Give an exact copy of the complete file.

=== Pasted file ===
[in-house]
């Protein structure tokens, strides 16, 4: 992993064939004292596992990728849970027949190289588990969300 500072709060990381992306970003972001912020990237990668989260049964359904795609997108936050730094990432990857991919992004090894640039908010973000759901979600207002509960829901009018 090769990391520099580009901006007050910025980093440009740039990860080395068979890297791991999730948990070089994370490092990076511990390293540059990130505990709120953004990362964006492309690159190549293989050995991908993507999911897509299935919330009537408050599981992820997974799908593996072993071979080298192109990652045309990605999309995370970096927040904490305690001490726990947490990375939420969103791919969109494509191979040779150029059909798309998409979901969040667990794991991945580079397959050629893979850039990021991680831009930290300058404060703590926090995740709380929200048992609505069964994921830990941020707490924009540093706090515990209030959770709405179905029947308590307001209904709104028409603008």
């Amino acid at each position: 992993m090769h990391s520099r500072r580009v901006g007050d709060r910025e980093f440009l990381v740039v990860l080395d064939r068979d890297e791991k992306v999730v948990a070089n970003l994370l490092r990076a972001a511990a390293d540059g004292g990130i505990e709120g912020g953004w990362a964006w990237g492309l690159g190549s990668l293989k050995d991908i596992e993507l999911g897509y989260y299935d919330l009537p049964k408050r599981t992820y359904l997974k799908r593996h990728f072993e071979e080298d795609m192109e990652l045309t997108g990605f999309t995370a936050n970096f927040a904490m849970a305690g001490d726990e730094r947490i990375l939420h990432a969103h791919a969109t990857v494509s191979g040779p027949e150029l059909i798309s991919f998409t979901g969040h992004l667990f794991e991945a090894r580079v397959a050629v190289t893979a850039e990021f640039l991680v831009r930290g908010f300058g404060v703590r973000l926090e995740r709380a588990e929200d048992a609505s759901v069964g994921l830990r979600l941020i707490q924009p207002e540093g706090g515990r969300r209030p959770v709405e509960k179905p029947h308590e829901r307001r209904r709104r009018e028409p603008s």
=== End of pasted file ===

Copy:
[in-house]
């Protein structure tokens, strides 16, 4: 992993064939004292596992990728849970027949190289588990969300 500072709060990381992306970003972001912020990237990668989260049964359904795609997108936050730094990432990857991919992004090894640039908010973000759901979600207002509960829901009018 090769990391520099580009901006007050910025980093440009740039990860080395068979890297791991999730948990070089994370490092990076511990390293540059990130505990709120953004990362964006492309690159190549293989050995991908993507999911897509299935919330009537408050599981992820997974799908593996072993071979080298192109990652045309990605999309995370970096927040904490305690001490726990947490990375939420969103791919969109494509191979040779150029059909798309998409979901969040667990794991991945580079397959050629893979850039990021991680831009930290300058404060703590926090995740709380929200048992609505069964994921830990941020707490924009540093706090515990209030959770709405179905029947308590307001209904709104028409603008």
């Amino acid at each position: 992993m090769h990391s520099r500072r580009v901006g007050d709060r910025e980093f440009l990381v740039v990860l080395d064939r068979d890297e791991k992306v999730v948990a070089n970003l994370l490092r990076a972001a511990a390293d540059g004292g990130i505990e709120g912020g953004w990362a964006w990237g492309l690159g190549s990668l293989k050995d991908i596992e993507l999911g897509y989260y299935d919330l009537p049964k408050r599981t992820y359904l997974k799908r593996h990728f072993e071979e080298d795609m192109e990652l045309t997108g990605f999309t995370a936050n970096f927040a904490m849970a305690g001490d726990e730094r947490i990375l939420h990432a969103h791919a969109t990857v494509s191979g040779p027949e150029l059909i798309s991919f998409t979901g969040h992004l667990f794991e991945a090894r580079v397959a050629v190289t893979a850039e990021f640039l991680v831009r930290g908010f300058g404060v703590r973000l926090e995740r709380a588990e929200d048992a609505s759901v069964g994921l830990r979600l941020i707490q924009p207002e540093g706090g515990r969300r209030p959770v709405e509960k179905p029947h308590e829901r307001r209904r709104r009018e028409p603008s």